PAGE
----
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BOOK REVIEW: Famed trial (dubiously) reapplied
WHY THE DREYFUS AFFAIR MATTERS
By Louis Begley
Yale University Press, $24, 250 pages
Reviewed by Martin Rubin
In 1894, a French artillery officer named Alfred Dreyfus was arrested and charged with selling military secrets to a foreign power, in this case France’s mortal enemy Germany. On the flimsiest of evidence, much of it forged and the rest trumped up, Dreyfus was convicted by a court-martial and sentenced to a harsh regime of life imprisonment in solitary confinement on the infamous Devil’s Island off the coast of French Guiana.
As a dedicated patriotic officer, Dreyfus was an unlikely candidate to have committed treason. In addition, he was wealthy and so had no financial motive for doing so. Why, then, was he singled out for such unjust treatment? Simply because he was a Jew - that was the view then of his multitudinous supporters in France and indeed across Europe, and nothing has emerged in the century plus since then to change that fact. What came to be known as the Dreyfus Affair roiled France’s political waters for more than a decade after the officer’s conviction and became a worldwide cause celebre. As Louis Begley writes in his detailed examination of the Dreyfus phenomenon:
“Meanwhile l’Affaire Dreyfus was tearing France apart. … Public opinion outside of France was overwhelmingly on the side of Dreyfus. … Spectacular supporters of Dreyfus outside France included Queen Victoria and her attorney general; Empress Eugenie, the widow of Napoleon III; the Bourbon, Orleans, and Bonaparte pretenders to the French throne … the great explorer Henry Morton Stanley and his wife, Mark Twain; and, according to some, the pope and leading Vatican prelates. Anti-Dreyfusards were a right-wing coalition of army officers, anti-Semites, militarists, extreme nationalists, anti-republicans of every stripe, royalists and Bonapartists oblivious of the views of their princes; members of the conservative bourgeoisie and provincial nobility, clericalists and lower ranks of the clergy.”
Mr. Begley is a longtime practicing lawyer as well as an acclaimed novelist and he wears both hats to good effect in his forthright and impassioned book. He knows how to tell a good story and is adept at following the tortuous legal and political processes that, after a great deal of sturm and drang, resulted in Dreyfus’ exoneration and restoration of his position and rank. Mr. Begley notes that Dreyfus’ public degradation following his conviction has been described many times:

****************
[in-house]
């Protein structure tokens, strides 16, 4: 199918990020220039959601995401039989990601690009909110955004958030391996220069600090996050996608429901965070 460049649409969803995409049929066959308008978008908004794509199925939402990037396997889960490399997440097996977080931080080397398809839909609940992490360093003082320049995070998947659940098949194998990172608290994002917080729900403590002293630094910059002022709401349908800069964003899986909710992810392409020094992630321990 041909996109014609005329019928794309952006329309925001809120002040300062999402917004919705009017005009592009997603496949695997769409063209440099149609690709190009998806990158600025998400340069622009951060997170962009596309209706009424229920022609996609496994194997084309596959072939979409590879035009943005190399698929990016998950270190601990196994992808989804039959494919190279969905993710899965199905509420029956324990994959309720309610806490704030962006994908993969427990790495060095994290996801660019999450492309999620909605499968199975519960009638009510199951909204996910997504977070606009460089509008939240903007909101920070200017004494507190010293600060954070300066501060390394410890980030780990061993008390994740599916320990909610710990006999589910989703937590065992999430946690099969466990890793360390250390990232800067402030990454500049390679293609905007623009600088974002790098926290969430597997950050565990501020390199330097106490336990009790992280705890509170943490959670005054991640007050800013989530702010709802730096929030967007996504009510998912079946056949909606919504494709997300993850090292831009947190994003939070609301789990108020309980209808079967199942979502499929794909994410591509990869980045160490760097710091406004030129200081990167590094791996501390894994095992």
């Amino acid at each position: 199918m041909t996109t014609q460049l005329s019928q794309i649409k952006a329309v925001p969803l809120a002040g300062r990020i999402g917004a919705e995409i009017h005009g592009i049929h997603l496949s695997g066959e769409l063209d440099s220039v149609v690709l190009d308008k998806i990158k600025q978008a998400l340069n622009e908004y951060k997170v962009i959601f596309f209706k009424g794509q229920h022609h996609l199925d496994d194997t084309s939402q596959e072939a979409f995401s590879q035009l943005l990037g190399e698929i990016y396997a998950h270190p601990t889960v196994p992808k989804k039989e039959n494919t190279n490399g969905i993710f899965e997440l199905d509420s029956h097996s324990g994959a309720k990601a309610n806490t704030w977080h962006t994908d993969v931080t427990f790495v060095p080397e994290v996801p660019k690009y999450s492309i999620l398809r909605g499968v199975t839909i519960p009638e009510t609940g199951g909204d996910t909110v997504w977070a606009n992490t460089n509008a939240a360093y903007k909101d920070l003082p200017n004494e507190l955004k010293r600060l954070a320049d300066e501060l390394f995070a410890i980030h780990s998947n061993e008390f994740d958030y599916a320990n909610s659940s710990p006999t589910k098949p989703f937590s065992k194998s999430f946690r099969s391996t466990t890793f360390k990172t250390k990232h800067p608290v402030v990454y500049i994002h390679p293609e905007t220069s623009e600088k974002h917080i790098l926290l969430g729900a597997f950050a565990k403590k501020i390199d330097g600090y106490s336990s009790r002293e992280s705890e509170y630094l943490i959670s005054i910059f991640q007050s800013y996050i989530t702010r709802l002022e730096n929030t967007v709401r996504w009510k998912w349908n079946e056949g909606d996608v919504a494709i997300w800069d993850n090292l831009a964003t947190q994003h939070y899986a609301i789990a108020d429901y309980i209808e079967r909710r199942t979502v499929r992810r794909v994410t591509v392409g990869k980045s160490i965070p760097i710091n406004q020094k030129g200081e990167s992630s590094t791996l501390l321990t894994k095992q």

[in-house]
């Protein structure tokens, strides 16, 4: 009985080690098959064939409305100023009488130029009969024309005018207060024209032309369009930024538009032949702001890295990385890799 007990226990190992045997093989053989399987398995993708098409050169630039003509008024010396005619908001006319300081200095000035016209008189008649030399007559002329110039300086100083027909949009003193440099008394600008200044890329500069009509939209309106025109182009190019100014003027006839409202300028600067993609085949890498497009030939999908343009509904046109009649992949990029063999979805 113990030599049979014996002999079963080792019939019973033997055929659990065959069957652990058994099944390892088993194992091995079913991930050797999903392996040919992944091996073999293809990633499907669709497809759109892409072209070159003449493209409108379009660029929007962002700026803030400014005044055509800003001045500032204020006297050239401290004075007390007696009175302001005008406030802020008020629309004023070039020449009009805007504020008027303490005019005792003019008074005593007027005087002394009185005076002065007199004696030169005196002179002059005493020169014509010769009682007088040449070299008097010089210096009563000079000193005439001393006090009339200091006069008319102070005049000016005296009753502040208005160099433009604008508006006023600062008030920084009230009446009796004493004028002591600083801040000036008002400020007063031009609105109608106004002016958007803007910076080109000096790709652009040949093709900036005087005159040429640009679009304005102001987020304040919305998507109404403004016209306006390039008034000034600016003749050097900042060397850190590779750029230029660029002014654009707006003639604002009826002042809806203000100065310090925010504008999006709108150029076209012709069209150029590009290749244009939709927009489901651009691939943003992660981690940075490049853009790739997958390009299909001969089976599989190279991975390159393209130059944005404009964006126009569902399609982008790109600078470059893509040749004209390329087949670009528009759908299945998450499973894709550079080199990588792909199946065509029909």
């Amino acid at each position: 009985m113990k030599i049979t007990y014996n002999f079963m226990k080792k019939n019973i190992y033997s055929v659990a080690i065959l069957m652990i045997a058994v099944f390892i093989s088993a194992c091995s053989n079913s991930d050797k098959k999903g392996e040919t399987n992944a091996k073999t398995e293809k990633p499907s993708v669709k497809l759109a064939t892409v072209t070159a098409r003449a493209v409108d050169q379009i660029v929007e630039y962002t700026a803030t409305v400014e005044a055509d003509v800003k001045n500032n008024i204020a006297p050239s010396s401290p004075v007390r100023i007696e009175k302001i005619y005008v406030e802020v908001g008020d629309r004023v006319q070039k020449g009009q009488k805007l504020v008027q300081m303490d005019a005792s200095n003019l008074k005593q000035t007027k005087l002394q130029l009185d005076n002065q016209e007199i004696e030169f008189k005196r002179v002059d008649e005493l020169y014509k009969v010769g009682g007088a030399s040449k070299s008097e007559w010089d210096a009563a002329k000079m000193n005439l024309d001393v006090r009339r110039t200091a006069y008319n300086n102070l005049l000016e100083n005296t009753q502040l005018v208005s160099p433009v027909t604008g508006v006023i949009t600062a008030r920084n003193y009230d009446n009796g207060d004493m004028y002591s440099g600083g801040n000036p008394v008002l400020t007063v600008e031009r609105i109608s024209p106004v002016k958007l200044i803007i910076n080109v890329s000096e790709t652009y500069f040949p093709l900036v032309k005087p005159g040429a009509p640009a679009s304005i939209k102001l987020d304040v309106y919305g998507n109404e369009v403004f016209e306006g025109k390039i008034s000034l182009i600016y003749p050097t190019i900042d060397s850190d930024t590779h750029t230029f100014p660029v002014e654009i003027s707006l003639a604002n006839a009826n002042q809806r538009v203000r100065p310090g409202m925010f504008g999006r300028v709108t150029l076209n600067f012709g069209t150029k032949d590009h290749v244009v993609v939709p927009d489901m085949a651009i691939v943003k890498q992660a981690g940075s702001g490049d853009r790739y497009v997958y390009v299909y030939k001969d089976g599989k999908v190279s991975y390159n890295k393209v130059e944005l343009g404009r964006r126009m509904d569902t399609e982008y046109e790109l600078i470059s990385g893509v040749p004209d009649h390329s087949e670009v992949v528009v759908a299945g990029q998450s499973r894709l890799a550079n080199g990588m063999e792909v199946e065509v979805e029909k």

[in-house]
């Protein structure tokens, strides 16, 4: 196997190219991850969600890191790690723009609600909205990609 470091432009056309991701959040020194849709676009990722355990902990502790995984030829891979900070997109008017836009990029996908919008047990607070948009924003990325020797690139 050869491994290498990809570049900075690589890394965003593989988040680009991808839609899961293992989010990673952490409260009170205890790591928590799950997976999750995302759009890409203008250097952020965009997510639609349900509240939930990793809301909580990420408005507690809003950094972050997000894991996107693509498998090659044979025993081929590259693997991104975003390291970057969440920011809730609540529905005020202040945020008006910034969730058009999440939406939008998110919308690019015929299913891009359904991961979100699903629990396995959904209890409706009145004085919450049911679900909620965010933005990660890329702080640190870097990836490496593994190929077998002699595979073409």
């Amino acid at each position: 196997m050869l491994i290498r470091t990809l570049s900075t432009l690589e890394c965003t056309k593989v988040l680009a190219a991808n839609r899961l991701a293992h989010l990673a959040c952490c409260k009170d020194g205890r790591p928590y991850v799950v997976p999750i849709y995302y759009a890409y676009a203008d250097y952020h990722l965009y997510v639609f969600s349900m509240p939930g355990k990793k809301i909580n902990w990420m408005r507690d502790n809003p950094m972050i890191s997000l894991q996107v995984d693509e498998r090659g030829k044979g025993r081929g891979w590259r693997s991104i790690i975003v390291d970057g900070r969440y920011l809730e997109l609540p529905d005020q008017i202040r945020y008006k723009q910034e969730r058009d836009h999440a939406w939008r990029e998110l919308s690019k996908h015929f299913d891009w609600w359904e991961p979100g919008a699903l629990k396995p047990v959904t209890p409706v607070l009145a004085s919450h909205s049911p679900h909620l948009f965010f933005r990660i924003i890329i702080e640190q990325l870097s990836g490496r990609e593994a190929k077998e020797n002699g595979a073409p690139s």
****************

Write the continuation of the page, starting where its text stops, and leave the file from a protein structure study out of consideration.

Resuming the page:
“A gigantic Garde republicaine noncommissioned officer ripped off Dreyfus’s insignia of rank, epaulettes, buttons and braid, and broke his sword on his knee. His uniform in shreds, the convict performed the ‘Judas parade’: flanked by four artillery troopers, he marched along the sides of the immense courtyard lined by soldiers drawn from each regiment garrisoned in Paris standing at attention; at every opportunity he cried out that he was innocent and proclaimed his love of France; beyond the courtyard, a huge mob held back with difficulty by the police, yelled death to the traitor, the Judas, the dirty Jew in an outpouring of hatred. … ”
And so Dreyfus was sent forth to his purgatorial imprisonment in a harsh, malarial environment made still harsher by the cruel, sadistic conditions especially created for him. Indeed, he suffered from malaria for the rest of his life. Pardons and rehabilitation couldn’t change that.
An interesting feature of Mr. Begley’s book is that he doesn’t allow the martyred officer’s sufferings to blind him to Dreyfus’ faults. Dreyfus apparently had an unpleasant voice and a similar mien that could alienate even those predisposed in his favor, like Lord Chief Justice Russell, an observer at his second court-martial, reporting to his passionately pro-Dreyfusard Queen Victoria:
“I was full of pity for him and entered the Court with every desire to be impressed by him; but I was not. He does NOT impress one favourably. He is mean-looking, with a hard, unsympathetic face; and, so, far as expression goes, I must reluctantly admit that there was no openness, frankness or nobility in his expression. He did I think display a great deal of dignity in the passionless immobility with which he, almost throughout the entire proceedings, listened to the injurious and, as I believe, often lying statements launched against him.”
Displaying the lessons of decades as a practicing lawyer, Mr. Begley dryly comments that “Every lawyer who has had to face a tribunal knows that the credibility of a witness is a matter of intangibles. A doubt as to his character and veracity raised by a witness’s demeanor is all but impossible to expunge.”
Mr. Begley is too wise an analyst not to show how a victim becomes blamed for everything about him once he has been singled out, but his focus is directed squarely on the political and social climate of France following its disastrous defeat in the Franco-Prussian War. As a guide to what happened to Dreyfus and why, his account is an excellent one.
Would that the same might be said for his notion of why the Dreyfus affair matters. That it does so as a cautionary tale is manifest, but unfortunately, Mr. Begley seems obsessed by George W. Bush and Guantanamo and cannot help making specious connections between what happened to Dreyfus and them. There is indeed a valid case - or rather cases - political, judicial, moral and ethical - to be made against Guantanamo, but they are not aided by such a disproportionate comparison.
By Mangosuthu Buthelezi
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